Back on August 5th we had a great panel talking about the opportunities presented by the Public Service Act 2020. We also got our audience to contribute ideas and commitments... so what's our take-home from it all?
The four presenters provided compelling and thought provoking ideas and stories to the forum. A huge thank you to our panelists! This was reflected in the excellent contributions from participants in the workshop.
Below is a brief overview some of the feedback contributed from the workshop public servant participants both in person and online. We condensed the answers from question 1 into categories for ease of reading (and to compare to the system barriers presented), but the rest is verbatim from some of the participants.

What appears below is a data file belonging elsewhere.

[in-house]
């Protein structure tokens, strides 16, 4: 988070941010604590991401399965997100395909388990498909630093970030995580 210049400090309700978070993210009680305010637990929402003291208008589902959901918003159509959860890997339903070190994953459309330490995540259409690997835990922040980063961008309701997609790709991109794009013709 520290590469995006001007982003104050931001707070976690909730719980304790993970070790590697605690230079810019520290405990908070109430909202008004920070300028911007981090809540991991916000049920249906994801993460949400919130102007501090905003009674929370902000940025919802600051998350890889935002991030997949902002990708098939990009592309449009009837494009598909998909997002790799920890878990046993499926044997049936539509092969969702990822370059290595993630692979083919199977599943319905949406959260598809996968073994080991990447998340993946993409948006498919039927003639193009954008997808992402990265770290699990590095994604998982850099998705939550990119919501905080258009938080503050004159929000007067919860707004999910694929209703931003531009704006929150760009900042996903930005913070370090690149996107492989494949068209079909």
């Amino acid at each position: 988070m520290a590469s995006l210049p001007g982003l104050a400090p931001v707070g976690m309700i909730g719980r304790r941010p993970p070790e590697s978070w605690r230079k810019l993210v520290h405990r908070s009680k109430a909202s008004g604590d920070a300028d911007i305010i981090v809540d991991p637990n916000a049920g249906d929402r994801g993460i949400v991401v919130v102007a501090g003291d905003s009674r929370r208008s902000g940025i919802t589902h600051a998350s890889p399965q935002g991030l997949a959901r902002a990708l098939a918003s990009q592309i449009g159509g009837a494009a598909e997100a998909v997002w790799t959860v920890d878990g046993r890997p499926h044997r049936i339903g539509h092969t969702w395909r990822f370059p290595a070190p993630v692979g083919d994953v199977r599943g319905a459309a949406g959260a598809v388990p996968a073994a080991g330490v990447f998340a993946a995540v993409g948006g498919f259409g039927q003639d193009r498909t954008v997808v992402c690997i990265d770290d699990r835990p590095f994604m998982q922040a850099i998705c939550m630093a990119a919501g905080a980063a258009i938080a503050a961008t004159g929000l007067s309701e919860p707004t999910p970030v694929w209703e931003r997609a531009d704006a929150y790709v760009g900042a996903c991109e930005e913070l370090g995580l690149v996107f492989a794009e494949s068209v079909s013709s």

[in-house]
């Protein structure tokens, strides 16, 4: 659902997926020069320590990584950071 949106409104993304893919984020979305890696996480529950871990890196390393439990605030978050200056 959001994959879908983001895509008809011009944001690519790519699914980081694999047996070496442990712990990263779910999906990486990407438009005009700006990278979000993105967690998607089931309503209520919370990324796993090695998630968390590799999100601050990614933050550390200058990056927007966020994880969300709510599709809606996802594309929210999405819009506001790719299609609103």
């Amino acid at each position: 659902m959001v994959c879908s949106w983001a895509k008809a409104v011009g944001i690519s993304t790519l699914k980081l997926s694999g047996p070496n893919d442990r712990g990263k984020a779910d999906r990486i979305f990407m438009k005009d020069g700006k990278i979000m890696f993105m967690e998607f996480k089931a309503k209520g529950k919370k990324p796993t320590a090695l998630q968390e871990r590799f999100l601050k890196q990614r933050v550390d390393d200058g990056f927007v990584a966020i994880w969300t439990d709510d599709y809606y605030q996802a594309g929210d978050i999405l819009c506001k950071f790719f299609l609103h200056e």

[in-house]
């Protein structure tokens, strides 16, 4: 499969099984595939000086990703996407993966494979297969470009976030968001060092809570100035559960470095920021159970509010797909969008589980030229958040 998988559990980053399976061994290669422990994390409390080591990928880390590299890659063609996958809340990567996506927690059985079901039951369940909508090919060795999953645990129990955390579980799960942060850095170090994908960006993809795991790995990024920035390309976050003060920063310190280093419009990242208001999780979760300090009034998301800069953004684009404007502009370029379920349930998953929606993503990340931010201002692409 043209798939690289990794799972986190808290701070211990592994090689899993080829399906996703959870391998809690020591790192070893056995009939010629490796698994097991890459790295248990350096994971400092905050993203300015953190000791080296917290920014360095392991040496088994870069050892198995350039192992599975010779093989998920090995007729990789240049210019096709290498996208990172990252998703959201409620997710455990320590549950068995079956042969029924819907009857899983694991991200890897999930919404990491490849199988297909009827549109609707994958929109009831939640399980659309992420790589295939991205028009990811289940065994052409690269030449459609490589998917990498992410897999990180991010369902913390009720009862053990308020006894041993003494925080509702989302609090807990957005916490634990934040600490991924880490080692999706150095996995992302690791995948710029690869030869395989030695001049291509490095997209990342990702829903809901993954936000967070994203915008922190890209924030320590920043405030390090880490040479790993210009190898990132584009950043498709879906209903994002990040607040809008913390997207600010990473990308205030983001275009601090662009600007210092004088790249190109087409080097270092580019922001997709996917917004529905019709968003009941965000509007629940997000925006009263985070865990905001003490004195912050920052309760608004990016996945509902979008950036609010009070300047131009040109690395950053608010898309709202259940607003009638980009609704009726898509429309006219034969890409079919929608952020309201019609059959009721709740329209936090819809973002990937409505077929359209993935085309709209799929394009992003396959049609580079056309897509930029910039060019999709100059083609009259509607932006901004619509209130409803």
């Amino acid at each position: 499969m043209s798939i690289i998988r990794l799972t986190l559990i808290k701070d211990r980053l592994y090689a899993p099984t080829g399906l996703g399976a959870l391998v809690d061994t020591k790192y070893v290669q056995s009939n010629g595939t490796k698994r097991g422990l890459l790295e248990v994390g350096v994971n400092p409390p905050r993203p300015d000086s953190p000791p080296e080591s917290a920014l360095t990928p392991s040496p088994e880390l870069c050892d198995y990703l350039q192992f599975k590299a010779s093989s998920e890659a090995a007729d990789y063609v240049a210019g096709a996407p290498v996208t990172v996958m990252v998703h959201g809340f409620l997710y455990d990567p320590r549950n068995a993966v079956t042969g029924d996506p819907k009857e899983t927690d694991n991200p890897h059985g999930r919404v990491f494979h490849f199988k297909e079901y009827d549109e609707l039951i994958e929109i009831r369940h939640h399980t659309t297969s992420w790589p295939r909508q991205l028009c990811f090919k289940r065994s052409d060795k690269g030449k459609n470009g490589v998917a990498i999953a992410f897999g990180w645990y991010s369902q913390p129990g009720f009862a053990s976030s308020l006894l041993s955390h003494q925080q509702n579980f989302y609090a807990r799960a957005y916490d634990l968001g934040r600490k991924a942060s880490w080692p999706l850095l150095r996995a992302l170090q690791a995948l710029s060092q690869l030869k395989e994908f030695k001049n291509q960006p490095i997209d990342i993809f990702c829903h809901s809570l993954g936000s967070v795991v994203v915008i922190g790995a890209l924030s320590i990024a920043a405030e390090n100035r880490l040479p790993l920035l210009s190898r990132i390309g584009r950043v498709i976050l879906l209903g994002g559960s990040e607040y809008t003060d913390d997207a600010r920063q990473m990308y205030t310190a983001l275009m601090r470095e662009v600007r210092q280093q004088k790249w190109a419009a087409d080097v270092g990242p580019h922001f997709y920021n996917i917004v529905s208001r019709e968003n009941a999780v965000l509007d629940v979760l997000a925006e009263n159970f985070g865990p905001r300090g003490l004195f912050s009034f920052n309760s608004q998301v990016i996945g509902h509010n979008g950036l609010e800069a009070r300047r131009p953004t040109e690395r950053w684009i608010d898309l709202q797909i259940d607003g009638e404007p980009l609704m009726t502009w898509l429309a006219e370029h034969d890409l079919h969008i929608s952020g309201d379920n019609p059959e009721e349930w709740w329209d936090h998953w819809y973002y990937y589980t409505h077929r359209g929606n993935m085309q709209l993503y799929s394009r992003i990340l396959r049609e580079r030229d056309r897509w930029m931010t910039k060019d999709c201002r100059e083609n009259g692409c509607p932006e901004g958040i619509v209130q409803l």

1. What challenges do you see in your workplace/department, that create the greatest barriers to a great public service that provides true service to the community?
A range of system barriers and necessarily system settings for change were presented by some of our panel.
- Prioritisation issues: Foundational or transformational work that would deliver real impact never gets prioritised, due to too much of a focus on announceables rather than public value. Delivery restrictions are often specified by Ministers or legislation e.g. timelines, budgets, efficiency focuses, which misses opportunities to address evidence based needs, or to be good stewards for long term fundamental departmental responsibilities. These fundamentals often face resource challenges or underfunding, without a means to get prioritised.